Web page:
Stanley was later asked to identify two suspects the police were detaining on the bypass in Hot Springs. He identified Jason Finney as the man who had robbed him at gunpoint. Stanley also identified as his own a one-hundred-dollar bill taken from Finney's pocket, because of the writing on it. Stanley said that he had seen a man in the store that morning who was wearing the same clothes as the second suspect, the appellant. He said that he could not positively identify the appellant, but he believed appellant to be the same man he had seen in the store.

Linda Finyard testified that when she and her husband left, they drove around the building to see where the man wearing a long black coat who had been in the store had gone and saw a white car. She said there were two people inside and that the driver had long hair. She got the license plate number and then drove away. A short time later she and her husband drove back to the store and saw the man in the coat running out of the store. She and her husband followed the white car for a while. She said that appellant's hair style was consistent with the person she had seen driving the car.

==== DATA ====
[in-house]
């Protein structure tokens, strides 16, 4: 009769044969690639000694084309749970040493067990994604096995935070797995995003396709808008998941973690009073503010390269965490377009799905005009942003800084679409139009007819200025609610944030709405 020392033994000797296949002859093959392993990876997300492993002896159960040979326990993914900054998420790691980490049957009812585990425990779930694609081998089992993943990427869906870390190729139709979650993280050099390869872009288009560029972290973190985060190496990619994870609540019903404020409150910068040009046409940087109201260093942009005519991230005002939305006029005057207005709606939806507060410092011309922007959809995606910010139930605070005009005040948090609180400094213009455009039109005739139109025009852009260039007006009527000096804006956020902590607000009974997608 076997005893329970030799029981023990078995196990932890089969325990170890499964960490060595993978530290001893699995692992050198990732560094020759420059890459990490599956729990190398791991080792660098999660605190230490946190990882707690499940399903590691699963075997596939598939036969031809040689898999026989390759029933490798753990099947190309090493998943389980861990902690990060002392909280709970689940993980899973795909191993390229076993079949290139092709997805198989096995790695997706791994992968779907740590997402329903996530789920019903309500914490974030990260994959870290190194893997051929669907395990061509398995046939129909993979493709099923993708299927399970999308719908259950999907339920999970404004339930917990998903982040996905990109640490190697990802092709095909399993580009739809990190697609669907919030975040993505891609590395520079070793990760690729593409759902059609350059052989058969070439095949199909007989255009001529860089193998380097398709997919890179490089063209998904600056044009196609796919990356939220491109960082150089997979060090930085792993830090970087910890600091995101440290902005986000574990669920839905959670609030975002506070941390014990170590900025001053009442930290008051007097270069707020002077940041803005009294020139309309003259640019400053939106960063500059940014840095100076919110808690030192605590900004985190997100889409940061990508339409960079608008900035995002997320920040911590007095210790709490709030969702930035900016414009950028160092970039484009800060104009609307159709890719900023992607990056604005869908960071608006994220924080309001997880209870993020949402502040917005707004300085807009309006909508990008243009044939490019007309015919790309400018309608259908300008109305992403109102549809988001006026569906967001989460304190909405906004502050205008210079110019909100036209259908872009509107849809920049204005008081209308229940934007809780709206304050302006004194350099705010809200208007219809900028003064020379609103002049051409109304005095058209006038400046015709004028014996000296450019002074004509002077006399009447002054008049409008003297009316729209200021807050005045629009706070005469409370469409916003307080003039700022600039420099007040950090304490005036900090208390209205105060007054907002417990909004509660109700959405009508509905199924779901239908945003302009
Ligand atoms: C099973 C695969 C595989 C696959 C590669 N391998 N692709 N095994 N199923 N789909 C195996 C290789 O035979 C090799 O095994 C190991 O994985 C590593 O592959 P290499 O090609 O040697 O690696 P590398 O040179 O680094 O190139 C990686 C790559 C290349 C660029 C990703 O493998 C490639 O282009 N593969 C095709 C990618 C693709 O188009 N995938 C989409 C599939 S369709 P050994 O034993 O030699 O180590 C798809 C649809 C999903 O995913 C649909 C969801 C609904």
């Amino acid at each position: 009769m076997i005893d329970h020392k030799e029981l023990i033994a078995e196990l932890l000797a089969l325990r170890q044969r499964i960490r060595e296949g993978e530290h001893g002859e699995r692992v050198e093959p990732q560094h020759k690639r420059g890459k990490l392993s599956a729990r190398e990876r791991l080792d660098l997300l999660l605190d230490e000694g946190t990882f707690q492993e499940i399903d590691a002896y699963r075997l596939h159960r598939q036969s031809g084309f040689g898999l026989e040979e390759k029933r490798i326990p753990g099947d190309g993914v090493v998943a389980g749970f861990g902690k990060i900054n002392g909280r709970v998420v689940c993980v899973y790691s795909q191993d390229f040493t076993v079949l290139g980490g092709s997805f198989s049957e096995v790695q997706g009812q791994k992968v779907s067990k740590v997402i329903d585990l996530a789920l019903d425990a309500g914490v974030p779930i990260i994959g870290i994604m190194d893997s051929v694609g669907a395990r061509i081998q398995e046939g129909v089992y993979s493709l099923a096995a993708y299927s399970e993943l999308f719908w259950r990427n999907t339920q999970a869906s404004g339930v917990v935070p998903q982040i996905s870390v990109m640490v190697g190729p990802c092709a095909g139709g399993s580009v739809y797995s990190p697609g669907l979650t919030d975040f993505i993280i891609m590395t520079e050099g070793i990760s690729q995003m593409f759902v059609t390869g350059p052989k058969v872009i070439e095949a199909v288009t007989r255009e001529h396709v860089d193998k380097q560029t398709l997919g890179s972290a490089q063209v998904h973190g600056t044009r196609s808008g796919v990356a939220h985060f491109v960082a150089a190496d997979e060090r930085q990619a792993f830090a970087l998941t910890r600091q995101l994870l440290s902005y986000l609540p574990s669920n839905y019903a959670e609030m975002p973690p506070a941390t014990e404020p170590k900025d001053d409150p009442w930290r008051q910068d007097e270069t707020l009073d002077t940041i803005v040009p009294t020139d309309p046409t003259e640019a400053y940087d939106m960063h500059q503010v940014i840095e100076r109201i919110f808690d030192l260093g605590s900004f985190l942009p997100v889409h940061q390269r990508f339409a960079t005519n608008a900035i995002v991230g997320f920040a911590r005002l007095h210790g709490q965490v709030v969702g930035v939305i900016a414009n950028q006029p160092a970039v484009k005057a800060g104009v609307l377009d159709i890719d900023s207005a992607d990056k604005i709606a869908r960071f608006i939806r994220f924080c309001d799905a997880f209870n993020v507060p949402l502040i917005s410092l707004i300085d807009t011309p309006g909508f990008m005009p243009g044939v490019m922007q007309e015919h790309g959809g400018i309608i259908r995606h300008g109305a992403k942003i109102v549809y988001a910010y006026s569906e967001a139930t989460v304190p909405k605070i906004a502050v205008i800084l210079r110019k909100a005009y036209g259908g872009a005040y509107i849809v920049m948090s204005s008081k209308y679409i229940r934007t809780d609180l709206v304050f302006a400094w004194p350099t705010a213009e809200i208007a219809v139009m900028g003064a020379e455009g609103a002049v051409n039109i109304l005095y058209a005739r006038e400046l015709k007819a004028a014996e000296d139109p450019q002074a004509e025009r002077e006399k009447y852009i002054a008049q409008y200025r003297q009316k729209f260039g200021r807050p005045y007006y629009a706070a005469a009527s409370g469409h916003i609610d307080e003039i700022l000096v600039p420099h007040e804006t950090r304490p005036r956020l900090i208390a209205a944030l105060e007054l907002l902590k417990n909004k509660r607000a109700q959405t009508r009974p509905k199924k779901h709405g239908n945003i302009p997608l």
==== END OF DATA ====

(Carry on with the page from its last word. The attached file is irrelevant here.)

Butch Finyard testified that he had been in the store that morning and had seen a man wearing an Emmitt Smith football jersey with the number 22 on it. He was asked if he could identify the suspects the police were holding in Hot Springs. Finyard said one of the guys was wearing an Emmett Smith jersey and was the same manhe had seen in the store earlier. He identified appellant as that person.

Officer Jim Henson of the Hot Springs Police Department testified that he heard a dispatch that evening to be on the lookout for a white Chevy Corsica with license plate number 694 CGG. At about 7:35 p.m., he saw a car matching that description, and he initiated a stop of the vehicle on the bypass. He said that Jason Finney was driving the vehicle and that appellant was the passenger.